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  • Provenance

    Private Collection, Japan

  • Catalogue Essay

    By the early 1950s Imai was one of the most promising artists in Japan. He moved to Paris in 1952 and attended the Académie de la Grande Chaumière and the Sorbonne to study medieval history and philosophy. He immediately became part of the dynamic international art scene in Paris and befriended Sam Francis, who introduced him to the critic and dealer Michel Tapié in 1955. In 1956 Imai was assigned by the artist Taro Okamoto, another key figure in postwar Japanese art, to help organize an exhibition to present avant-garde art to a Japanese audience. The exhibition was entitled Sekai: Konnichi no bijutsu (The World: Today’s Art) and became the first instance in which actual works by artists such as Jean Dubuffet, Jean Fautrier, Lucio Fontana, and Karel Appel, reached Japanese soil. As seen in Work, Imai’s paintings are characterized by his passionate experimentation with the material of paint and the realm of the subconscious as visualized in the artist’s gestural engagement with the canvas. His unique sense of color and his ability to evoke an expanding space through flying paints spreading like a spider web draw the viewer closer.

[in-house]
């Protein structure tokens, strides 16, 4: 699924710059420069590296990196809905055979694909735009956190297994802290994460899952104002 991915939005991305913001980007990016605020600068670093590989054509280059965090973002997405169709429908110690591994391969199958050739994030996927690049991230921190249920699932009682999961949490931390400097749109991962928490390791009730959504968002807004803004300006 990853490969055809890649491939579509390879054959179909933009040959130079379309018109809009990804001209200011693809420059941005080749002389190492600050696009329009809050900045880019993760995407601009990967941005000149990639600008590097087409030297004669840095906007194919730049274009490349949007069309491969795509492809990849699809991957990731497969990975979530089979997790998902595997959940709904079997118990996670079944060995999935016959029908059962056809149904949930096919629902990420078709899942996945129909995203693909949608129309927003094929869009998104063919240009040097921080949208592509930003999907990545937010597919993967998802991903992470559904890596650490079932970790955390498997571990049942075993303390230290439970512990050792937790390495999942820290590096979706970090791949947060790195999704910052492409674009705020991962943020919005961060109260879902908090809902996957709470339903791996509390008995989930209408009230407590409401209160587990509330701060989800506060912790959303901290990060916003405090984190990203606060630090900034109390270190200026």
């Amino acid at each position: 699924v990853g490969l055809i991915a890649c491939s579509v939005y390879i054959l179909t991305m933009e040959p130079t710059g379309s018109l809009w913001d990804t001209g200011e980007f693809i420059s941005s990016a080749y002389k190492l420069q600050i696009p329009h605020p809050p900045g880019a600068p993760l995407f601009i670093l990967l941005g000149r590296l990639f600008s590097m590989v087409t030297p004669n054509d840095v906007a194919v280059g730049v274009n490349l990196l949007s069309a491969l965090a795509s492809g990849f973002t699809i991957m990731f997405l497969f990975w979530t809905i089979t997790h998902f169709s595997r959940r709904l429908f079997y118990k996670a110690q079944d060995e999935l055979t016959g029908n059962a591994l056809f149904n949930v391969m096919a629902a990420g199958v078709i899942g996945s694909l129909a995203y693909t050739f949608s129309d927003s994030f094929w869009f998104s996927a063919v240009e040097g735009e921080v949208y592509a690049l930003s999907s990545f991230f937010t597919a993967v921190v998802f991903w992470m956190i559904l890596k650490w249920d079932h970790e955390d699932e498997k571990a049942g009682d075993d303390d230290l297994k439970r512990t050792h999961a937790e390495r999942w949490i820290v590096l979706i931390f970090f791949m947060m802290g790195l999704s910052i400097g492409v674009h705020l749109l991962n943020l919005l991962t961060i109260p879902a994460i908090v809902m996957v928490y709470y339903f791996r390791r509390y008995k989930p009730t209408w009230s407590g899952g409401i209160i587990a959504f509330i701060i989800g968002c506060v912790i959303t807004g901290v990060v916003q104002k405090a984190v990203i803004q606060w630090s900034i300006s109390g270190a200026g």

187

Work

1964
enamel on paper
31 1/4 x 43 1/8 in. (79.4 x 109.5 cm)
Signed lower right and dated "Imai '64." Further signed, dated and inscribed "1997 1964年作品 紙にアルキコート東京で制作 (フタル酸樹脂塗料) [1997, this work was made in 1964 in Tokyo] IMAI俊 [Toshi] Tokyo le 16 June 小生の作品に間違いない事を証明します 今井俊満 [I hereby certify that this is indeed a work that I have made Imai Toshimitsu]" on the reverse.

Estimate
$12,000 - 18,000 

Sold for $56,250

Contact Specialist
John McCord
Head Day Sale
New York
+1 212 940 1261

20th Century & Contemporary Art Day Sale

New York Auction 10 November 2015 11am